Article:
Maybe you’ll injure yourself, maybe fail to perform as expected. Maybe you will make some misstep and be criticized and embarrassed. In the end, unless you are the top one-tenth of one percent of climbers, you won’t make enough money to save a nest egg for the future. You’ll just get by, and eventually have to figure out how to make your way in the world when old age or injury set in. Meanwhile, those who resent you or idolize you for your lucky career might well be getting raises, buying houses, having children… .

That’s not to say that being a pro climber isn’t sweet—it certainly can be. If it is the life for you, you should not hesitate to pursue it. But if you are climber who carries some envy or disdain for the professional, remember that for you, climbing is a personal pleasure more than a public performance. The fact that your employer doesn’t care how well you do on the rock is probably part of what makes climbing so satisfying . For most of us climbing’s joy comes not just in the act itself, but also in its contrast to the workaday world.

So I’d leave you with a question: having really considered that which comes first and which follows, how does the life of the professional climber seem to you?

Memento Mori

Memento Mori mosaic from excavations in the convent of San Gregorio, Via Appia, Rome, Italy

“Remembering that I’ll be dead soon is the most important tool I’ve ever encountered to help me make the big choices in life.”
– Steve Jobs

Free soloing is by all measures a contentious practice. Climbing without ropes at a height guaranteed to be lethal stirs up all manner of controversy amongst climbers and flatlanders alike. The main charge leveled against the free-soloist is that of irresponsibility. Specific critiques include:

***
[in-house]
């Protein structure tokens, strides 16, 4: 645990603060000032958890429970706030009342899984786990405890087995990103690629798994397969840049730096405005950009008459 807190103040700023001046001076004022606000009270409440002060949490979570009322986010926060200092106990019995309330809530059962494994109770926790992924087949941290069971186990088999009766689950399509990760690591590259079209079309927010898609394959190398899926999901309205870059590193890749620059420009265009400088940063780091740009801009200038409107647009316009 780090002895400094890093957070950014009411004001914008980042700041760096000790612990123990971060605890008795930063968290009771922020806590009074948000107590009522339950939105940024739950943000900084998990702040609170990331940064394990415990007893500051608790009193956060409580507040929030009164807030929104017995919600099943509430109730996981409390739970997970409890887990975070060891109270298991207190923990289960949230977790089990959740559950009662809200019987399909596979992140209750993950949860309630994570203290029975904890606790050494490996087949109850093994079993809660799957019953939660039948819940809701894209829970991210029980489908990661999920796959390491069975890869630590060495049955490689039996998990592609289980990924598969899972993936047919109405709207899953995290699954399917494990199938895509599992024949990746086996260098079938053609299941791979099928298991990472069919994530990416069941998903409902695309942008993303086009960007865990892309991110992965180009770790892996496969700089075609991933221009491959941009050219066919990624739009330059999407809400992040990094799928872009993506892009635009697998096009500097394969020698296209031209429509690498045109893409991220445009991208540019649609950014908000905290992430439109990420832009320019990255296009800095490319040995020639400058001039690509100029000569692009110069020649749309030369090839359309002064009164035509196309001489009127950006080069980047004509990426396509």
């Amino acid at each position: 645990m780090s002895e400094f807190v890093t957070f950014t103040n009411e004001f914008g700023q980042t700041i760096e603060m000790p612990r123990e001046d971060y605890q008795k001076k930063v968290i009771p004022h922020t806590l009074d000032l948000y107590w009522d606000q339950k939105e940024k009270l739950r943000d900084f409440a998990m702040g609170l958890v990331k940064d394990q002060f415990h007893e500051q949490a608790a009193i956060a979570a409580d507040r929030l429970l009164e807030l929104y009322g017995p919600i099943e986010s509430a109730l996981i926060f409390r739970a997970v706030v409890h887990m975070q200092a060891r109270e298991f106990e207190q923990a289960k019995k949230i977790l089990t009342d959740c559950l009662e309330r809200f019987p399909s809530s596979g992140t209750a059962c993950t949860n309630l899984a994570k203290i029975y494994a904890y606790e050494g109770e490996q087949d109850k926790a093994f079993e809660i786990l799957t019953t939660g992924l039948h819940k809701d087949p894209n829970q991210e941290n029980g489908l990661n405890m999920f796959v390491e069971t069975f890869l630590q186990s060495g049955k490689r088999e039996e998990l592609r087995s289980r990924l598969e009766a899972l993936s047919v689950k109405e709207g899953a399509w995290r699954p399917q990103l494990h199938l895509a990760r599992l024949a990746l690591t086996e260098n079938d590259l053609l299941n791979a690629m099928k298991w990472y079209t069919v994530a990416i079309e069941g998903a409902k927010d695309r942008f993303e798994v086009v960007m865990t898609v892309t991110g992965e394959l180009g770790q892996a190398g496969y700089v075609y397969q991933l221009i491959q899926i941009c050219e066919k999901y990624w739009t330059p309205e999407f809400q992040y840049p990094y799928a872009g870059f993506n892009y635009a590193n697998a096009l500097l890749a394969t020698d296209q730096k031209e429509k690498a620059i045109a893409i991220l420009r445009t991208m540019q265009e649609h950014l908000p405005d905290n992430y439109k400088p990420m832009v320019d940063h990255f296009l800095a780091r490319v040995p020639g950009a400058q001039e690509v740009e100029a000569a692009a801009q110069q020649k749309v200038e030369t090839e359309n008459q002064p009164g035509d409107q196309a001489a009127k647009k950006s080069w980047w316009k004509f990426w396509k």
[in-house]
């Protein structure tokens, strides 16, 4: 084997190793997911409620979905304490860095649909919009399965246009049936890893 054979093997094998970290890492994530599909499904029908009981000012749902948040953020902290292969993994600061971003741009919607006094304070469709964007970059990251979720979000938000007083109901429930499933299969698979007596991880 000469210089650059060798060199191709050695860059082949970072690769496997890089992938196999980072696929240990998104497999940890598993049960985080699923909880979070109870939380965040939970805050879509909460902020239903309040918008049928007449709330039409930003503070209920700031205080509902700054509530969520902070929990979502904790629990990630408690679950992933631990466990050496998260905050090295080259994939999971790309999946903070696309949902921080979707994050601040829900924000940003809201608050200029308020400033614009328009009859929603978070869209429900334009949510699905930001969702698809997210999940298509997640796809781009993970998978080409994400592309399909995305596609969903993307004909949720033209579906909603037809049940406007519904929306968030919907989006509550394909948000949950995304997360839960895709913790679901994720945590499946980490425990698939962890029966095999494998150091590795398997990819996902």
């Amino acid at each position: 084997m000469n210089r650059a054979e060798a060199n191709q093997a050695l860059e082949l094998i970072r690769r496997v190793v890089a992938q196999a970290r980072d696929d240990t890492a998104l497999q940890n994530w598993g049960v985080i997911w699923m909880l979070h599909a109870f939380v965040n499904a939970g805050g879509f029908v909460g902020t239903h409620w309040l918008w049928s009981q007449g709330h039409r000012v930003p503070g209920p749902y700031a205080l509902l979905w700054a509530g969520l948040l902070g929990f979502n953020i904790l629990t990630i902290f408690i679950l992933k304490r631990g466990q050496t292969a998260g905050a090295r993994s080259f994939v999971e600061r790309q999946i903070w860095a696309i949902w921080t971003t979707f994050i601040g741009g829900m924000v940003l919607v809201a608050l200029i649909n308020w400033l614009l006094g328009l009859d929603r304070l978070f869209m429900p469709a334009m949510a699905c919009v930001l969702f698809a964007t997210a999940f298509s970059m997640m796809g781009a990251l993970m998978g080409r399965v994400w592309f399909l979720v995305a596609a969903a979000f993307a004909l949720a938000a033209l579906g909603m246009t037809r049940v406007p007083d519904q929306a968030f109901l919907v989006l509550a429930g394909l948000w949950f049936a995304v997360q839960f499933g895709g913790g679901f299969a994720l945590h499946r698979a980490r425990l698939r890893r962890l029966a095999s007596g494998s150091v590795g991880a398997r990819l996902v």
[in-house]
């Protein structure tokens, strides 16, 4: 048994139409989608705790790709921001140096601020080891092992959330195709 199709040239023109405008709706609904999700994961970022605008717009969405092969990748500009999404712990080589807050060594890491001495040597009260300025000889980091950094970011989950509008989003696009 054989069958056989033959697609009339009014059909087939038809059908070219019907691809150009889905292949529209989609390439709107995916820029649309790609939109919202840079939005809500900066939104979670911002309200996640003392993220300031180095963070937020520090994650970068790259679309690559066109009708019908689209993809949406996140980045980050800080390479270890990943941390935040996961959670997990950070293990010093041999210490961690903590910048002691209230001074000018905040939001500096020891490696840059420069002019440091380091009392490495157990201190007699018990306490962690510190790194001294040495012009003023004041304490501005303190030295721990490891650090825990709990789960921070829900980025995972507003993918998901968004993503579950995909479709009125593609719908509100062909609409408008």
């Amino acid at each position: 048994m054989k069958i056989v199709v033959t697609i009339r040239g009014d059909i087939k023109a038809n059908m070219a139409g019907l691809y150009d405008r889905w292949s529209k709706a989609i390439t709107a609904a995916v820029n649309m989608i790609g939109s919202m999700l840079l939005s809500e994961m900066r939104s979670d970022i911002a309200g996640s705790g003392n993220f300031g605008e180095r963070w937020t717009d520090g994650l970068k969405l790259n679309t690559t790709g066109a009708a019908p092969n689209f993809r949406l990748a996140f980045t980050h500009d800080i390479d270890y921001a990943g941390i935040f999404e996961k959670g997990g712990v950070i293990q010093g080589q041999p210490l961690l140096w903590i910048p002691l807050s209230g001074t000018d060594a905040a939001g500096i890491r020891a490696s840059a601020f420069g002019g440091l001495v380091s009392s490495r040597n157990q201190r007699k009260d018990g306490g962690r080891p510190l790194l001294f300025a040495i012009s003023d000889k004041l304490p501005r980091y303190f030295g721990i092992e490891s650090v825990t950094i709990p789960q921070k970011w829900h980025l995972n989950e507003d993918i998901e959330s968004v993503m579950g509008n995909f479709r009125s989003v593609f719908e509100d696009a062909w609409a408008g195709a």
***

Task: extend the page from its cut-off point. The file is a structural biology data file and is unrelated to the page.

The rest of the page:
• The soloist does not really understand what he is risking. Here is the assumption that most soloists can’t truly feel or understand how close they come to death. The common image is of a person who is brave as long as his illusion of invulnerability goes unchallenged, but as soon as this bubble is burst, a fear and regret will take hold. If only they really understood the risk, they would not solo. (See the comments on this thread as an example)
  • The soloist is suicidal or otherwise lacks respect for his own life. In this light, soloing is cast as an act of sadness, desperation, or (most condemnably) selfishness, disregard for the living who will be left behind to mourn.
  • The soloist makes trouble for the rest of us. If a climber gets stuck or falls to his death, search and rescue professionals will be dispatched. In the course of their job, it is possible that they also will be injured or killed, and even if they escape unharmed, just think of the financial cost! (An example here)
  • The soloist sets a bad example. For the impressionable of all ages among us, the soloist (and the media enamored of such feats) offers a dangerous message: climbing sans protection is the purest form of the art, the most exciting, and the most impressive. The soloist’s actions, especially high-profile climbers like  Alex Honnold, John Bachar, Peter Croft, Michael Reardon, Dan Osman, etc., entice others less skilled to give it a shot, often without a good understanding of what it is they’re actually doing. (Another example here)